Traditional Horror Poetry? Work the Form!

Note: This essay was first published in the Horror Writers Association newsletter, in Marge Simon’s wonderful poetry column ‘Blood & Spades.’ Many thanks to Marge for inviting me to contribute and for allowing me to repost it here, so non-HWA members can read it too. I hope you enjoy!

Traditional Horror Poetry

Work the Form; Don’t Let the Form Work You

There’s a distinct bias against form poetry in today’s scene. In fact, many markets will specify “no traditional forms” or “no rhyming poetry” in their submission guidelines. Many critics or reviewers won’t touch it. Contests don’t take it seriously. And because of this, readers see less and less of it, and the younger generations write less and less of it.

The reasoning for the bias seems to be that “so many people do it poorly.” This is true. More than people who do free verse poorly? Not from what I’ve read. The difference lies in the fact that free verse, done poorly, hides its weakness more easily than form poetry done poorly, which shouts its weakness; a forced rhyme or sprung meter hits the ear far worse than a lazy, sentence-like line. Why is there so little quality form poetry being published today? I think that at least in part it’s because it’s not being taught, which is because it’s not being published, which is because there’s not enough quality work, which is because it’s not being taught.

I feel incredibly grateful for two things in the earliest years of my blossoming poethood: 1. Starting with the classics before working my way toward the contemporary poets, I had no idea there was such a bias against rhymed and form poetry. 2. I had a mentor right out of college (the wonderful Lewisville Poet Laureate J. Paul Holcomb) who taught me what many of the traditional forms are and challenged me to write them. Were my first attempts particularly earth-shattering? Probably not, though I do seem to have a natural knack for it, which I attribute to reading lots of rhymed poetry growing up (Thanks, Mom!). But ignorance is bliss, and I kept going, kept working and learning, and eventually I started producing high-quality work that was strong enough to get published despite the industry bias against it. By the time I realized how much so many people seem to hate it, I was already madly in love and doing good work, and there’s no turning back now.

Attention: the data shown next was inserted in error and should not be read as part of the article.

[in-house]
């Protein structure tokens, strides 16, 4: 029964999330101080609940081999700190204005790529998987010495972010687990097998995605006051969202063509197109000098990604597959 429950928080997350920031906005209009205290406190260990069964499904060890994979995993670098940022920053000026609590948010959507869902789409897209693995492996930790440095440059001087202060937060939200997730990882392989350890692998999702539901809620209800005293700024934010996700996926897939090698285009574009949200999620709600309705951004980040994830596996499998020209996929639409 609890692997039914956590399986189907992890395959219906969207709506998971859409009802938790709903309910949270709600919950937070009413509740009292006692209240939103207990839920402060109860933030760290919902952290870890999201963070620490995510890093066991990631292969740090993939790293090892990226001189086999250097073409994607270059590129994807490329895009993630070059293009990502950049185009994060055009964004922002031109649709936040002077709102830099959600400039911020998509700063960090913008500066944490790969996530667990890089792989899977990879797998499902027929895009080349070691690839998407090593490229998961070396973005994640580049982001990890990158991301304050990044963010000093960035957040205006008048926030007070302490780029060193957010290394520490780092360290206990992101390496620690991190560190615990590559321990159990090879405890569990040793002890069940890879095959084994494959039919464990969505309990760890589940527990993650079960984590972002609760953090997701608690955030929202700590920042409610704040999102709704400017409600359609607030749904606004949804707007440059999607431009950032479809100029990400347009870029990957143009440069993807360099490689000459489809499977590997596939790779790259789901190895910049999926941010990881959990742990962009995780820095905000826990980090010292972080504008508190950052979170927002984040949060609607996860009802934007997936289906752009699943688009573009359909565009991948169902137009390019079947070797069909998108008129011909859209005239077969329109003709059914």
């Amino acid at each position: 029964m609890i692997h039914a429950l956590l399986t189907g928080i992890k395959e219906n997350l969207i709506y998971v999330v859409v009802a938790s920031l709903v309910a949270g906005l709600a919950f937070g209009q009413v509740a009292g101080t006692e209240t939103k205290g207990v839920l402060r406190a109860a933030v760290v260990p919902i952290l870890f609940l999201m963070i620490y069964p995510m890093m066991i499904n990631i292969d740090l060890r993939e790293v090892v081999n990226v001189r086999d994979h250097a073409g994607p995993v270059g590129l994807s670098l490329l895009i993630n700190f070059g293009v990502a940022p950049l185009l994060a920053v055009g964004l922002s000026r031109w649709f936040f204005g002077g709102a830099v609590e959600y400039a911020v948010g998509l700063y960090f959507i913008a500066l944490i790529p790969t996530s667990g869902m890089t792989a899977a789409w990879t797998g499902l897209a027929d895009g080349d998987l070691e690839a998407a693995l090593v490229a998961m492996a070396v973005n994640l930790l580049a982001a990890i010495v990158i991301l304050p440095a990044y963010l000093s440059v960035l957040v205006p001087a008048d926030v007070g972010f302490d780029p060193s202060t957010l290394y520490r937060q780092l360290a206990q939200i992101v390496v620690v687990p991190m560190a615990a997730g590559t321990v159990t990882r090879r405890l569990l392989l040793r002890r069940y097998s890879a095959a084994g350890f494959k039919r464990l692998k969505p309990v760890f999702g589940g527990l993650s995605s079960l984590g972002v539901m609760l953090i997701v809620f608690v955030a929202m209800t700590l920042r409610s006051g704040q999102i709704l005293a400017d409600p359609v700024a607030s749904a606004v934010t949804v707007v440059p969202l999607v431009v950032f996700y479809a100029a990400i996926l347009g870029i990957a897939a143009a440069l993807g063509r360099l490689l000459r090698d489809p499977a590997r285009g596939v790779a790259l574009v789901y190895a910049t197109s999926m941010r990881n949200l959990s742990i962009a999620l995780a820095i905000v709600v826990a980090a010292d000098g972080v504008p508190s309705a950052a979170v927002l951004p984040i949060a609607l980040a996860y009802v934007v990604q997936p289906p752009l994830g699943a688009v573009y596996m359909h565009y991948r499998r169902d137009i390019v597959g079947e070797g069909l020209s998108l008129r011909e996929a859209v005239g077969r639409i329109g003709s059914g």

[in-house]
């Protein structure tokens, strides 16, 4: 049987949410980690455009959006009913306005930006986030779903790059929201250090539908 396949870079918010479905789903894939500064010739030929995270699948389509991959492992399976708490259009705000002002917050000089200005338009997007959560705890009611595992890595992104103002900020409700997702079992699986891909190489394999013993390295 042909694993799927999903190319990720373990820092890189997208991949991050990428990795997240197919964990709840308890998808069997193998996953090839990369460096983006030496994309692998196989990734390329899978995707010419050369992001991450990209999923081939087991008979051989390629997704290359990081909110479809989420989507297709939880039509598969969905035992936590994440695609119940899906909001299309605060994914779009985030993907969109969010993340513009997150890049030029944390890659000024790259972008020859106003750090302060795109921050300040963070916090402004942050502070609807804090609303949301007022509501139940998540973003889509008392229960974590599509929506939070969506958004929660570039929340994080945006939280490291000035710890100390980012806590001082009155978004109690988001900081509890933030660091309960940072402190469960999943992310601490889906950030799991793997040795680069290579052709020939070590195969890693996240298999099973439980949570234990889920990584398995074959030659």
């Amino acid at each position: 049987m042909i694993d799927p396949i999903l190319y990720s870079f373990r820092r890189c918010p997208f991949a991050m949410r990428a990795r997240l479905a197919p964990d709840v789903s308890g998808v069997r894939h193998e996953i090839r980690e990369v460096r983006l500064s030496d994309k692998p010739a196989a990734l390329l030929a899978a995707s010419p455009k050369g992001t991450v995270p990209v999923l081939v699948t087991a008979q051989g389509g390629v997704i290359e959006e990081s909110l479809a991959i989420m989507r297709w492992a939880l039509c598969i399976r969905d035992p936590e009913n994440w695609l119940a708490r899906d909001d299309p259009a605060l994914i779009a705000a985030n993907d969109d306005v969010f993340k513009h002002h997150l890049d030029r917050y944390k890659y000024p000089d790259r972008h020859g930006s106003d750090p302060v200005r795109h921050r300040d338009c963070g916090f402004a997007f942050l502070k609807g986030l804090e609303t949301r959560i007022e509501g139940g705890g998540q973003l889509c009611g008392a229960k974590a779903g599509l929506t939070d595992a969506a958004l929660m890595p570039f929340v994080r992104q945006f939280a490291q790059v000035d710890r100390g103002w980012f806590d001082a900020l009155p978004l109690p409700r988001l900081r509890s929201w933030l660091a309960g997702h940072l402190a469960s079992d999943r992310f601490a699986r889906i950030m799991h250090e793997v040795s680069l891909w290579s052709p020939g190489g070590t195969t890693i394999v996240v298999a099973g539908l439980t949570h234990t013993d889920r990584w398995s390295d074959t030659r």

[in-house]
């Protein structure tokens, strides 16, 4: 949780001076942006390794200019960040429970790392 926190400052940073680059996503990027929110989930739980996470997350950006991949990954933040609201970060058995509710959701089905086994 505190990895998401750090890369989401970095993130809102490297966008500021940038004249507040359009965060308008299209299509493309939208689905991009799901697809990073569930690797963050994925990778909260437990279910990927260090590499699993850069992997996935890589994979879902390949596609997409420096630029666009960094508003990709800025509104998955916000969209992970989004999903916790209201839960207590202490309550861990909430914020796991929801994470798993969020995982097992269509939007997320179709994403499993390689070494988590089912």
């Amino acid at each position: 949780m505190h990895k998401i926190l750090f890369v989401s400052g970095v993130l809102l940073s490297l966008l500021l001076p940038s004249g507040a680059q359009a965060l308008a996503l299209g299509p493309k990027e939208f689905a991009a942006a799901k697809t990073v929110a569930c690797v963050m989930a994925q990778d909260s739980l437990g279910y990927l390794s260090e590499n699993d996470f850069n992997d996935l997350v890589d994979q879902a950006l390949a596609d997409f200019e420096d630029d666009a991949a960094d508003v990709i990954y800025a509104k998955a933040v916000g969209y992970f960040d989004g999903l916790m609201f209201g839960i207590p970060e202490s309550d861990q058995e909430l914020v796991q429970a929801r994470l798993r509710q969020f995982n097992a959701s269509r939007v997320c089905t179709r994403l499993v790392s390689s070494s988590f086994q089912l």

I think the real trick to traditional forms is to think of them not as restrictions, but as tools that have the ability to unlock new effects one can’t achieve with free verse. You want to work the form to your advantage, not let the form work you. Of course much of this comes from being familiar with a broad range of forms. The scope of your idea, for example, will dictate whether it can fit into a haiku or a sestina. Likewise, how pithy or flowing do you want your lines? The brevity of a minute’s line is very different from the long-winded nature of blank verse. Then there are considerations of meter. Some people hate meter, period, but there are syllabic forms such as the englyn to play with, or even forms with no line length requirement at all such as the rondel. And there are forms with strict rhyme schemes, no rhyme schemes, and everything in between – and that’s not even getting into the anti-purist methodology of inventing your own forms or breaking the rules to make a form suit your needs!

In that regard, even free verse does, and perhaps should, come from a history and understanding of traditional form. Free verse should not be prose with line breaks; it should come from an awareness of poetic devices and formats, which include the broad range of forms. In fact, Billy Collins, notorious for his free-verse, has said that, “Any device that keeps a poem from falling into chaos is a form.” So indeed, whatever techniques give a free verse poem its poem-like qualities could even be considered a use of (if not adherence to) form. Even Mary Oliver, who rarely uses rhyme and almost never uses traditional forms, says, “A poem requires a design—a sense of orderliness. Part of our pleasure in the poem is that it is a well-made thing—it gives pleasure through the authority and sweetness of the language used in the way that it is used.”